South Florida plays host to over 1,200 multinational corporations with offices here and overseas, including more than 300 Fortune 500 companies with regional or worldwide headquarters in Miami-Dade County. Managing a multinational company’s workforce presents the challenge of how to manage employees uniformly and consistently while still addressing the diverse local laws that apply across borders.
Historically, companies simply allowed local laws to dictate their policies and practices in each country. The result was a disjointed approach to management where each country had different employment contracts, policies and procedures. This fragmented approach exposed companies to compliance risks, resulted in duplicative or conflicting policies, and created challenges for day-to-day operations.
Today, as companies operate on an increasingly global scale, the need for a global approach to human resource management is ever present. A cross-border view of workplace policies, procedures and practices mitigates risks, ensures compliance, facilitates recruitment and retention of key talent, and contributes to a common corporate culture. This can be accomplished by navigating across diverse geographical and legal landscapes to establish overarching global personnel policies and procedures (on topics where it is possible), and limiting country-specific policies and procedures to topics that address local legal and cultural nuances. How does this help the multinational?
First, global policies allow for better integration and productivity across a global platform and can foster a uniform outcome driven corporate culture. Such policies also create efficient and streamlined operations by allowing human resources functions to be centralized. Similarly, global contracts and employee handbooks, with local supplements where necessary or appropriate, can help companies impose reliable and consistent protections for confidential and proprietary information.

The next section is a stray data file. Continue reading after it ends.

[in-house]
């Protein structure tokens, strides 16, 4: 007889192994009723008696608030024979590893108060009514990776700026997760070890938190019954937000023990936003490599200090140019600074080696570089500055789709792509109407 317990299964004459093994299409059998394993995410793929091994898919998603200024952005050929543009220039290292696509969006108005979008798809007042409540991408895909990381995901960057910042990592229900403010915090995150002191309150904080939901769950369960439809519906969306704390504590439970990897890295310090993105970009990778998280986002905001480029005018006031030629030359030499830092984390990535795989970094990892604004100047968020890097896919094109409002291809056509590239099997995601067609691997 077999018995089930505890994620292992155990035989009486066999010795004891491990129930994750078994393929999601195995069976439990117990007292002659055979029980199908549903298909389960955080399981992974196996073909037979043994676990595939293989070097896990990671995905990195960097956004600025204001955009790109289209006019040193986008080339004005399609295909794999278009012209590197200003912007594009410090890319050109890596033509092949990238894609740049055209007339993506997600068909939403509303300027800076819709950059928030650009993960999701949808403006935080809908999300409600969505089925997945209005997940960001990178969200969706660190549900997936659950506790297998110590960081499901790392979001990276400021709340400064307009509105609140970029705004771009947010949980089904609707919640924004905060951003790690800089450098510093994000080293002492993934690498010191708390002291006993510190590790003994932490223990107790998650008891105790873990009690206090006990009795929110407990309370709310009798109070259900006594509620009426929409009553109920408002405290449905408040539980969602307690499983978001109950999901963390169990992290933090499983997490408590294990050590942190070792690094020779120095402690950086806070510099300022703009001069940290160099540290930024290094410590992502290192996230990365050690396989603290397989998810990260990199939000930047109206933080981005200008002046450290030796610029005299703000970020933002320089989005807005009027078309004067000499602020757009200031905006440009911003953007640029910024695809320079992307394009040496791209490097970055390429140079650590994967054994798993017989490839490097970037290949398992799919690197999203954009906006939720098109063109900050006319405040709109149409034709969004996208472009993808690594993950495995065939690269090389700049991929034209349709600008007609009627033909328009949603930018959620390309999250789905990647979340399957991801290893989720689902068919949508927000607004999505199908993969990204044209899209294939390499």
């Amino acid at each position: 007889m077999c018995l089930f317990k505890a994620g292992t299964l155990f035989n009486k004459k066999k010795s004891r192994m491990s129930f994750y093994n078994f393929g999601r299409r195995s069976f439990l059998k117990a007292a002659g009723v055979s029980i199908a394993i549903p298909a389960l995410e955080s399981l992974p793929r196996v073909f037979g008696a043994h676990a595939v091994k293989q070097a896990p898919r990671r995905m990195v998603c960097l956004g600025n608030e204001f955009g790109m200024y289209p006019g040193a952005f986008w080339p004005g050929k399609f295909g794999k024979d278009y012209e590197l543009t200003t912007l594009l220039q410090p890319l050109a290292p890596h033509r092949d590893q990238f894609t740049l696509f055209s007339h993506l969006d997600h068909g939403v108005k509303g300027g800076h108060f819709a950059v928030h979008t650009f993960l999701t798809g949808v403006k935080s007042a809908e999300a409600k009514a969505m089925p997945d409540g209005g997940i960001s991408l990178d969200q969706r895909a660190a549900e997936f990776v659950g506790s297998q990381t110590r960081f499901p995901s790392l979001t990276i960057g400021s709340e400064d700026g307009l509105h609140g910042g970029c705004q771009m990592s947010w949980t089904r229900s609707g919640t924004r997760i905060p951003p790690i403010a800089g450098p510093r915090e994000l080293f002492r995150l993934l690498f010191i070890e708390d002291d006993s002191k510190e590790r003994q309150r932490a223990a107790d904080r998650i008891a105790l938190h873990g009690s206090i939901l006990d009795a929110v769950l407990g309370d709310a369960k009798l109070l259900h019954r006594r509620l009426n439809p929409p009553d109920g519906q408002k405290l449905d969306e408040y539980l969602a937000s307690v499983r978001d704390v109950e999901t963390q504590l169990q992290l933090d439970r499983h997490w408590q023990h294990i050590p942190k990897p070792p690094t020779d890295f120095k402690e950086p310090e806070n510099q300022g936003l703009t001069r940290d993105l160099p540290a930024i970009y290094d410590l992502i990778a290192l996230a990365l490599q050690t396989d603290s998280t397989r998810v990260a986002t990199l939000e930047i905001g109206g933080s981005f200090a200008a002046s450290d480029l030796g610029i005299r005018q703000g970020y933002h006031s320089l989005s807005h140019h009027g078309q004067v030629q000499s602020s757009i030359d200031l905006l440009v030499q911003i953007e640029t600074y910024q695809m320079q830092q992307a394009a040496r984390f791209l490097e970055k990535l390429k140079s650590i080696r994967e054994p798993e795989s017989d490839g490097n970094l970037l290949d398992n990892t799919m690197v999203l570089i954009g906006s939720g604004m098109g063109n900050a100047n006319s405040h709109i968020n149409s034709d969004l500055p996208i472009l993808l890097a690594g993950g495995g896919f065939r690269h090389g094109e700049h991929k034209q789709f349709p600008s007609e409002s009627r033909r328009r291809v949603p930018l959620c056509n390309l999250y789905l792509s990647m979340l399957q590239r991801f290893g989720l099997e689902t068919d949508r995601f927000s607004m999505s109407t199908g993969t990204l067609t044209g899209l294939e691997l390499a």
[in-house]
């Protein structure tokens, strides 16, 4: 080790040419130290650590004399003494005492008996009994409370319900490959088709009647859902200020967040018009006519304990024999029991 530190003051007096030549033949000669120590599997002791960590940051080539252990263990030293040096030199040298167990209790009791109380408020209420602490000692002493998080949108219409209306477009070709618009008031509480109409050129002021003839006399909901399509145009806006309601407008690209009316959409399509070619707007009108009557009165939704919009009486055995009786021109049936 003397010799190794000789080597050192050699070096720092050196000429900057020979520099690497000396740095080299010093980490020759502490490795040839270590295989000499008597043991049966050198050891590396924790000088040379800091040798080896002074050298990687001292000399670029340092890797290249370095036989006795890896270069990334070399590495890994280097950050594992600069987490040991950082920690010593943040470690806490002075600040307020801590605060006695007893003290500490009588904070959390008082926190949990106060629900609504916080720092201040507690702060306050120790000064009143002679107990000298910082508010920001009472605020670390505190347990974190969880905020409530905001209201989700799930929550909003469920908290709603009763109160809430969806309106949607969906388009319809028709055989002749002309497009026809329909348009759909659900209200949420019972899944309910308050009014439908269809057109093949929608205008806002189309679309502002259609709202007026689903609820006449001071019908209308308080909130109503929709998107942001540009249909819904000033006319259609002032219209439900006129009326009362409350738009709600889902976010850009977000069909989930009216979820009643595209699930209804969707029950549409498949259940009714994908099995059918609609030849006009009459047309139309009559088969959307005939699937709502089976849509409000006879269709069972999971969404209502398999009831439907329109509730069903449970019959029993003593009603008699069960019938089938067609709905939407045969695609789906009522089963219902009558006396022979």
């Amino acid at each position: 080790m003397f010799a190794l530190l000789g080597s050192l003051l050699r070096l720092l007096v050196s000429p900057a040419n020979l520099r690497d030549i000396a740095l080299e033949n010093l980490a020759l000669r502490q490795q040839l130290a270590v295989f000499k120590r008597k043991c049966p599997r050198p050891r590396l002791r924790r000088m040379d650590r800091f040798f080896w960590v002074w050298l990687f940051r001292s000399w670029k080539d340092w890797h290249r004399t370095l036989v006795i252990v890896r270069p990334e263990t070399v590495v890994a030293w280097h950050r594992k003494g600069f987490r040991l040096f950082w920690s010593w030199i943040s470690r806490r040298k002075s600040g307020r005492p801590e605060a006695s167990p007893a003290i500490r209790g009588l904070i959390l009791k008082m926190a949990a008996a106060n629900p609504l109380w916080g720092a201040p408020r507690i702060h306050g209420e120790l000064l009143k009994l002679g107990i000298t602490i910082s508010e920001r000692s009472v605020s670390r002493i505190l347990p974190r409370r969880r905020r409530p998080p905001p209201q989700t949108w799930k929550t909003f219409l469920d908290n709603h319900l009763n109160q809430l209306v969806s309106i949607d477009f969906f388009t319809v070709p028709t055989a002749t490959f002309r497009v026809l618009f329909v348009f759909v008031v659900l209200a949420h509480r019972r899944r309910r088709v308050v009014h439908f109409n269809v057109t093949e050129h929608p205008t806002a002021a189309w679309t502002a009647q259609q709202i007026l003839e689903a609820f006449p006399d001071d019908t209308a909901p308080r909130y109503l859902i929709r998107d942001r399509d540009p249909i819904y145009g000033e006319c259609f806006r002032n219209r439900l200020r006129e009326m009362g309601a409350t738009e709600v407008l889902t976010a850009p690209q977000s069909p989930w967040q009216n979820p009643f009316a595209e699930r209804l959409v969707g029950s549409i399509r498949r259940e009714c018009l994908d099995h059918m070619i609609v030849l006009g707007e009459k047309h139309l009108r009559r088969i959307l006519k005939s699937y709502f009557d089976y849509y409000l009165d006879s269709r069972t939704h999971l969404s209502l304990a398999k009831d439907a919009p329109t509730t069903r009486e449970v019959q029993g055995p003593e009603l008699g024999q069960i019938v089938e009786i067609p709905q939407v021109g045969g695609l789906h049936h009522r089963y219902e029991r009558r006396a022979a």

Second, global codes of conduct and compliance programs can help ensure compliance with legal regimes — like anti-corruption, anti-bribery, and anti-money-laundering laws — that apply broadly beyond national borders. For example, overseas employees of certain companies must comply with certain U.S. laws (e.g., Foreign Corrupt Practices Act). Similarly, aligning a multinational’s equal employment opportunity and harassment policies can prove especially useful where the workforce is mobile by propagating a baseline corporate culture of respect and reducing liability exposure. For example, a U.S. citizen assigned by a U.S.-based multinational to work overseas is simultaneously protected by U.S. and local anti-discrimination, anti-harassment and anti-retaliation laws. If this employee claims to have been sexually harassed while overseas, the employer may face exposure both in the U.S. and the host country. If the multinational had proactively aligned its harassment policies across its operations, it may have prevented a cognizable harassment claim in the first place, and it will more likely have mitigated liability exposure.
Third, having uniform approaches to employment contracts, modified only to accommodate local law requirements, provides consistency amongst employees in similarly situated positions.
Fourth, establishing global policies can have substantial value from a public relations and marketing perspective. This enables a company to market its adherence to standards above what may be required in certain countries in which it operates and to foster an image of corporate social responsibility.
Global employers should reflect on whether they are uniform or disjointed in managing their workforce. For those that are disjointed, a multinational law firm, with resources across disciplines and borders, is well situated to guide a global employer through reviewing all existing (and sometimes conflicting) policies and procedures to formulate a management approach that strikes the right balance between centralization and localization.
April Boyer is a partner and Yamilet Hurtado is an associate in K&L Gates’ Miami office, where they counsel and represent multinational employers in connection with the firm’s Global Employer Solutions practice.